Your cookie settings

We use cookies. By clicking "Submit Preferences" you are consenting to the use of cookies and understand that you can update your cookie preferences at any time. For more information about which cookies we use and how to change your preferences please visit our Privacy Policy page.

Some cookies are necessary for the usual function of our website. These are destroyed when you close your browser and do not store any of your details. Please note that choosing this option will result in you seeing this message each time you visit a new page as we are not storing any preferences for you.

In order for us to remember the preferences you select today and ensure that you don’t see this message again, we need to store a cookie to remember you. This is the only tracking cookie we will store if you select this option.

By selecting ‘all cookies’, you are consenting to the use of cookies and understand that you can update your cookie preferences at any time. For more information about which cookies we use and how to change your preferences please visit our Privacy Policy page.

Submit Preferences
Background

Securing Office 365

Posted by Philip Bindley

Office 365 has, understandably, become a key fixture in almost all offices; as well as plenty of time and investment dedicated to optimising user experience, Microsoft has put a lot of effort into helping businesses secure their Office 365 tenancy, as more organisations completely migrate their exchange infrastructure to the cloud.

It makes sense, then, to assume that security comes as a guarantee with all Office 365 software. Unfortunately, this is simply not the case. In fact, Microsoft is very clear that Office 365 customers are ultimately responsible for protecting and controlling access to their own data.

The platform is only offered alongside very basic security measures and doesn’t provide sufficient disaster recovery options. Like any other software, Office 365 is not infallible, so it’s important to note that, without having a third-party backup solution in place, data could be at risk if is it deleted by mistake, breached or made unavailable for some reason. With that in mind, it’s advisable to have dedicated products in place to maintain a strong security posture.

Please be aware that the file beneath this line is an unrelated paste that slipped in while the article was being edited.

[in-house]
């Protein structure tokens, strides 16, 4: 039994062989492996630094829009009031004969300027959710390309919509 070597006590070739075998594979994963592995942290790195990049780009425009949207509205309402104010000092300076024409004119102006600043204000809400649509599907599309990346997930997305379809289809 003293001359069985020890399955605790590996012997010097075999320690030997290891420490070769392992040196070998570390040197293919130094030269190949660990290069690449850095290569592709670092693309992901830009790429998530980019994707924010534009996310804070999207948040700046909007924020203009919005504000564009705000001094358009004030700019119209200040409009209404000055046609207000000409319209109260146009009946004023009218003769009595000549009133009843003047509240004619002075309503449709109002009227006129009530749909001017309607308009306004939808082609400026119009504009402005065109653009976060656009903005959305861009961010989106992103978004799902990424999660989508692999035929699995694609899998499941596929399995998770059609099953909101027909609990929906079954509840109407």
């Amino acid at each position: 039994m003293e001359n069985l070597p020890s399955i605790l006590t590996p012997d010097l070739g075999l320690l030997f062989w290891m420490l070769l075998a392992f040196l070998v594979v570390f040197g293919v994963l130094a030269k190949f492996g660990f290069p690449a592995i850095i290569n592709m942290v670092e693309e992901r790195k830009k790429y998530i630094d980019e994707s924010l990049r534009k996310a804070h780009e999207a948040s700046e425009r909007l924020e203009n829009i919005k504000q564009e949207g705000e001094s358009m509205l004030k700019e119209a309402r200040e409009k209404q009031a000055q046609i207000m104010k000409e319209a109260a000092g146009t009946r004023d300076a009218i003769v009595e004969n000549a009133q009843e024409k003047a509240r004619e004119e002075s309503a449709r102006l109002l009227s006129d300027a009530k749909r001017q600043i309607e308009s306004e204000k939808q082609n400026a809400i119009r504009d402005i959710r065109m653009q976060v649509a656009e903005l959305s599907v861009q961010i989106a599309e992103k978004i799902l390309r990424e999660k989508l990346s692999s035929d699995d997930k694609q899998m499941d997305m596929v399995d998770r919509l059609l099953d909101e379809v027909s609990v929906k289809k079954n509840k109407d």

We recently heard a story from a client that serves as a good reminder: the company had migrated to Office 365 some time ago and recently discovered that two members of the board’s email accounts had a rule set-up to forward all emails to an unknown Gmail account. They had no idea how long these accounts had been compromised, and subsequently performed an investigation. Needless to say, the compromised accounts had very weak passwords, such as the organisation name appended with a number.

Of course, even if this organisation had enforced a reasonable password policy, this is a very viable attack vector. Threat actors often make several unnoticed login attempts to Office 365 every day, putting sensitive data at risk. A successful breach could lead to a whole host of issues. For example, it could alter datasets or make important data unavailable and pause daily operations. Another possibility might be that a breach might cause data to be permanently deleted or held to ransom.

Authentication and access controls have come a long way, but protection like multi-factor authentication can sometimes impact on productivity in the workplace. It’s therefore crucial to have a basis of strong organisational security awareness and dedicated security solutions throughout your organisation. This ensures your most important assets and sensitive data are safeguarded, while enabling employees to remain productive.

Our Office 365 backup solution, powered by Veeam, protects your business-critical information and enables the continuous availability of sensitive data, in line with GDPR requirements. To find out more about how we can help to you work safely and office peace of mind that your Office 365 data is always available whenever you need it, click here.